Pics not allowed, so here’s a youtube video of her singing.
The last >10mile long run before the race, next weekend’s scheduled run is 8 miles. Sigh, it’s end of September and still 33ºC and 90%+ humidity. No breeze at all. I could feel sweat dripping down my back and it’s quite uncomfortable running in clothes that are completely soaked, even though they are made from dry-fit material.
At my last stop, one of the people who were cleaning at the park said that it’ll start raining soon. That’s it, it felt exactly like the oppressive heat that comes before a thunderstorm. True enough, it started raining after lunch.
I’m very relieved that it’s the start of the taper. Feeling tired both physically and mentally. I know I only got up to 20 miles once, and today I was supposed to go up to 15 miles / 25km but I simply was wiped out. Just hoping the training is enough and fingers crossed for better weather conditions at the race. Cold (10ºC will be perfect), dry and a little wind.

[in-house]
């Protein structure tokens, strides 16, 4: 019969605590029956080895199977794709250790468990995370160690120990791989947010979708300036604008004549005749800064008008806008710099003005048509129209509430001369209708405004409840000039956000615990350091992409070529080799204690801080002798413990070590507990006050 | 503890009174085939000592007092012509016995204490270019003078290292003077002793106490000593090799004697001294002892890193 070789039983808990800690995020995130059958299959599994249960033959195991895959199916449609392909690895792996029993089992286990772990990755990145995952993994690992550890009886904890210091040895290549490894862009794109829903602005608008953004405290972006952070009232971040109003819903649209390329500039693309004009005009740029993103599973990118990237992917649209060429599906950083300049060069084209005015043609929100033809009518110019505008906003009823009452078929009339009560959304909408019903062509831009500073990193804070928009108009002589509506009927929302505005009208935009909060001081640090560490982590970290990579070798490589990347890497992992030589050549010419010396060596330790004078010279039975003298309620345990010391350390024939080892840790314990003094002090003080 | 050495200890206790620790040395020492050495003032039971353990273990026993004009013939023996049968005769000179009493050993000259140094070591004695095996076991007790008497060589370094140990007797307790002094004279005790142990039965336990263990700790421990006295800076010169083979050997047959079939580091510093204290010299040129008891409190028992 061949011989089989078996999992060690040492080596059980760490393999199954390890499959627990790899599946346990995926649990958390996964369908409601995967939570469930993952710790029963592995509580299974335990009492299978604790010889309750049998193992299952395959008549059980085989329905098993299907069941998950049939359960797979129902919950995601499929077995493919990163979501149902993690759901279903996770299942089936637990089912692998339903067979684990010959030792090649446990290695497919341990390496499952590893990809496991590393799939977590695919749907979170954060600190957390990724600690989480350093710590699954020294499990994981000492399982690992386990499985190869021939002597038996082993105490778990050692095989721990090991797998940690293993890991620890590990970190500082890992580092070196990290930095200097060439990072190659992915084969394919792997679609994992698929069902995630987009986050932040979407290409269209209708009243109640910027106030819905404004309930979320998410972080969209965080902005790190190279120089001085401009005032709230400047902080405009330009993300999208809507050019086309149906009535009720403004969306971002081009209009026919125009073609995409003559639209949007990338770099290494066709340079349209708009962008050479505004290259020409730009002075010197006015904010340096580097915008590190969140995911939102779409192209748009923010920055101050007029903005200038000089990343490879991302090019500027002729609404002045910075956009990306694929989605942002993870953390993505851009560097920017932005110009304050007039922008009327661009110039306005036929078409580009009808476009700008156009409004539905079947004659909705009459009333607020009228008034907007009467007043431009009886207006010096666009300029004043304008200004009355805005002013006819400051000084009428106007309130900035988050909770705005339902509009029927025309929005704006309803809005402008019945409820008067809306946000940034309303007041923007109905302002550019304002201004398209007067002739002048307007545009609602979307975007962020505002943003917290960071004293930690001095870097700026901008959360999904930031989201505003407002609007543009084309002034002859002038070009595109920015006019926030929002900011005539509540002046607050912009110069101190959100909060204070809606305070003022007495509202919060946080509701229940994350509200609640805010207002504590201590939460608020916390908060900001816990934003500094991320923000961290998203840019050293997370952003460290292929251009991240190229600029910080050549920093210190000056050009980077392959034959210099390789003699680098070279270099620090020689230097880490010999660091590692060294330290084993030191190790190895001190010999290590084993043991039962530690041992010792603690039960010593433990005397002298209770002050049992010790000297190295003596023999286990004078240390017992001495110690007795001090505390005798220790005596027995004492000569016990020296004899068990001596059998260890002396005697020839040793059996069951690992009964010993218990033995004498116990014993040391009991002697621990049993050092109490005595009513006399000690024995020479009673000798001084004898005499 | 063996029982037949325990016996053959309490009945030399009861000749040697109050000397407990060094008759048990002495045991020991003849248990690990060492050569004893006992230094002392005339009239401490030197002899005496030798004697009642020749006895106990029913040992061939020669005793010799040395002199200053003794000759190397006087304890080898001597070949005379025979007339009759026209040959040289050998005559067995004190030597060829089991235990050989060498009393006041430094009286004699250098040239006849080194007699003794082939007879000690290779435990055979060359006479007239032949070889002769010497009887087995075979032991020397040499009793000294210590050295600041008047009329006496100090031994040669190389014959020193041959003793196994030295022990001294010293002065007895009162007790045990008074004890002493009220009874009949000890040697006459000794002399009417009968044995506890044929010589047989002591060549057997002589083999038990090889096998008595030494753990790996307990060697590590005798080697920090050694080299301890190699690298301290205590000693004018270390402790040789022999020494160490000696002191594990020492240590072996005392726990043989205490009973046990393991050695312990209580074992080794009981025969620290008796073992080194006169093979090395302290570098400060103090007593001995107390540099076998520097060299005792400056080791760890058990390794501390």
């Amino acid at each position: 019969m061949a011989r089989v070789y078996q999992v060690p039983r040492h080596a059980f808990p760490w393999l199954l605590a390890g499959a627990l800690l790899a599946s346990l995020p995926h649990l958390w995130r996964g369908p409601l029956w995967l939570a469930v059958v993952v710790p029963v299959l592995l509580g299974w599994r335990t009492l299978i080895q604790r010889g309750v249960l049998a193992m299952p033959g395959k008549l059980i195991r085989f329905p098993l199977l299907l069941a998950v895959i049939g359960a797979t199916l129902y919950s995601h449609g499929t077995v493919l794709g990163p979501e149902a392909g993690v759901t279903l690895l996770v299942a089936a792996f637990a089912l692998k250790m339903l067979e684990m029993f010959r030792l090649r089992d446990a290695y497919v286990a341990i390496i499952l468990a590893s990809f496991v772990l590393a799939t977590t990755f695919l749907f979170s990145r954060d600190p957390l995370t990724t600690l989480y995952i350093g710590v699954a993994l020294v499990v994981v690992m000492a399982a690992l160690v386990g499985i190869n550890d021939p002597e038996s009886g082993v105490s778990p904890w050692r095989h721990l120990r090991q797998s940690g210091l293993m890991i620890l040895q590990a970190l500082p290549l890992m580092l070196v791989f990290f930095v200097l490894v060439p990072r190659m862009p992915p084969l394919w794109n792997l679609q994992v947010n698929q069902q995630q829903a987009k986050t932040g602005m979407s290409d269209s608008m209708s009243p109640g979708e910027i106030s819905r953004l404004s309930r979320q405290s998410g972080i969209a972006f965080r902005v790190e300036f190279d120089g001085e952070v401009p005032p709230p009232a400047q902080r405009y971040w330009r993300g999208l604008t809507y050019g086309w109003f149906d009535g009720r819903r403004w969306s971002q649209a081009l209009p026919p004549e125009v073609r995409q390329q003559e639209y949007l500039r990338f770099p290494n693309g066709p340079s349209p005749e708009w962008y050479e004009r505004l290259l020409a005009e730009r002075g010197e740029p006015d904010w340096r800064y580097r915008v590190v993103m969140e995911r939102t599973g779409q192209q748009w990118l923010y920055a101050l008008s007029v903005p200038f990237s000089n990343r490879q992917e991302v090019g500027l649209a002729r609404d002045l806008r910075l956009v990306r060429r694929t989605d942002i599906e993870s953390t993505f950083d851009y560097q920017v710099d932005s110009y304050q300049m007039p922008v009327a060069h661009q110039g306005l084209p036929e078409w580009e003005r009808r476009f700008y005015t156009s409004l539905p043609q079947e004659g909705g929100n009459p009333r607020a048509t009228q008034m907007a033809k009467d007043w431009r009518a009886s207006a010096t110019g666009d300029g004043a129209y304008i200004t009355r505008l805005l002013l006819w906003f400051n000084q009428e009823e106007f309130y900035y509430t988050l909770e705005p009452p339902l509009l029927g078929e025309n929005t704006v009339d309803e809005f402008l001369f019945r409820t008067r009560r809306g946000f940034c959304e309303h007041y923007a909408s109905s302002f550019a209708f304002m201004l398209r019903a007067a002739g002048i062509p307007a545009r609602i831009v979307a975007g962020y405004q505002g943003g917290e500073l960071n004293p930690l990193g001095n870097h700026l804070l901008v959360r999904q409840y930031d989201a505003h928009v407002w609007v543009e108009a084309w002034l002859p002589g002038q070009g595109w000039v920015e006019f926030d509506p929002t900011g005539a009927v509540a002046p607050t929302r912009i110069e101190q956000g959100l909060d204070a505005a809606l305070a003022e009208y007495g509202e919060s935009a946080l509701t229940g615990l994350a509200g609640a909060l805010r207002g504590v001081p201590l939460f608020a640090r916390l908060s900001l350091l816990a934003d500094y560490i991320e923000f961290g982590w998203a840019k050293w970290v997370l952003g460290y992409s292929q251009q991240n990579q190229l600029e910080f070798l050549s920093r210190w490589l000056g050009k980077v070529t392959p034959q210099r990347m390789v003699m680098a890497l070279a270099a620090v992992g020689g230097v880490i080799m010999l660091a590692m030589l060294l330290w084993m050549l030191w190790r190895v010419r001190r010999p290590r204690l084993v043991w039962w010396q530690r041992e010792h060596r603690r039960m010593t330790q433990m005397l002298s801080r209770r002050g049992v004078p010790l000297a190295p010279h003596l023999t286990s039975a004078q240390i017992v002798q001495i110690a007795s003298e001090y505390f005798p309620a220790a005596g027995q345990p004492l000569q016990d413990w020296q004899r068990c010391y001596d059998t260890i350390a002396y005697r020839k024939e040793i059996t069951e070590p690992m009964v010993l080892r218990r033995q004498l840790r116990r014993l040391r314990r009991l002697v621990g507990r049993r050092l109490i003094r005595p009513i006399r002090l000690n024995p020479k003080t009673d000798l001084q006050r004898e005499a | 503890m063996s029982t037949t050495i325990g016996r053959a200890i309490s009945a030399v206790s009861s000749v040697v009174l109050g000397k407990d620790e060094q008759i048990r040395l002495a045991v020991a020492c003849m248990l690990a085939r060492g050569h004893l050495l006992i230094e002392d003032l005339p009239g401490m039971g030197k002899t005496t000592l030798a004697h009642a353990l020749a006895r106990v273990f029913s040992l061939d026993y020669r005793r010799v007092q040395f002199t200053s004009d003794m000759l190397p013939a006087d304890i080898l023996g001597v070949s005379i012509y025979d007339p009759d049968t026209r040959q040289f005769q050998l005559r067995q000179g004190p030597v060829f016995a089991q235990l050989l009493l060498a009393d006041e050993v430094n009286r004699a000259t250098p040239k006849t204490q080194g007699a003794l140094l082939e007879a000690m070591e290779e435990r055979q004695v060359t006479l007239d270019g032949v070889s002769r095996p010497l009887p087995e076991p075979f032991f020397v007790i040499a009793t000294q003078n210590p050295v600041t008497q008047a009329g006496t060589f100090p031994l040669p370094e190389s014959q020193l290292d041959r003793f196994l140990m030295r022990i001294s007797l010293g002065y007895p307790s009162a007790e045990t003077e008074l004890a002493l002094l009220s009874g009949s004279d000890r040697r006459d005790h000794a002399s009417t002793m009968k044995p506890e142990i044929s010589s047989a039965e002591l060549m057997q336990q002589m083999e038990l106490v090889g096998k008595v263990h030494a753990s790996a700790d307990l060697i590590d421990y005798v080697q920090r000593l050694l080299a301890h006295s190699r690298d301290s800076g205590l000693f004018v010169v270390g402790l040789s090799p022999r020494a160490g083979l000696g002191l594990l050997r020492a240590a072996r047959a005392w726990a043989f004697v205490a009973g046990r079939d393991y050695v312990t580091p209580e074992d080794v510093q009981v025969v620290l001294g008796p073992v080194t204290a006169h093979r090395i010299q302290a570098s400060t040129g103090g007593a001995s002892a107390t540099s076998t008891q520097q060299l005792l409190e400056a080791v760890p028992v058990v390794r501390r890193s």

On the topic of marathon training, someone posted a screenshot on runnit, of someone’s job application. The question was “Describe a time when you had to set and achieve an ambitious personal goal.” The applicant went into a detailed account of how he trainied for the portland marathon in 2.5 months, getting to 15-20 miles two to three times a week and exactly 26 miles at least once. He claimed he finished his first marathon in around 2hrs.
When I posted on fb, all of the friends who answered spotted the lie. The marathon world record is 2.03, and portland’s record is 2.17 so there’s no way this first timer with 10 weeks’ training could finish in around 2hrs. The training he described was improbable too. Seemed like someone downloaded a few training plans and pretended to have followed them.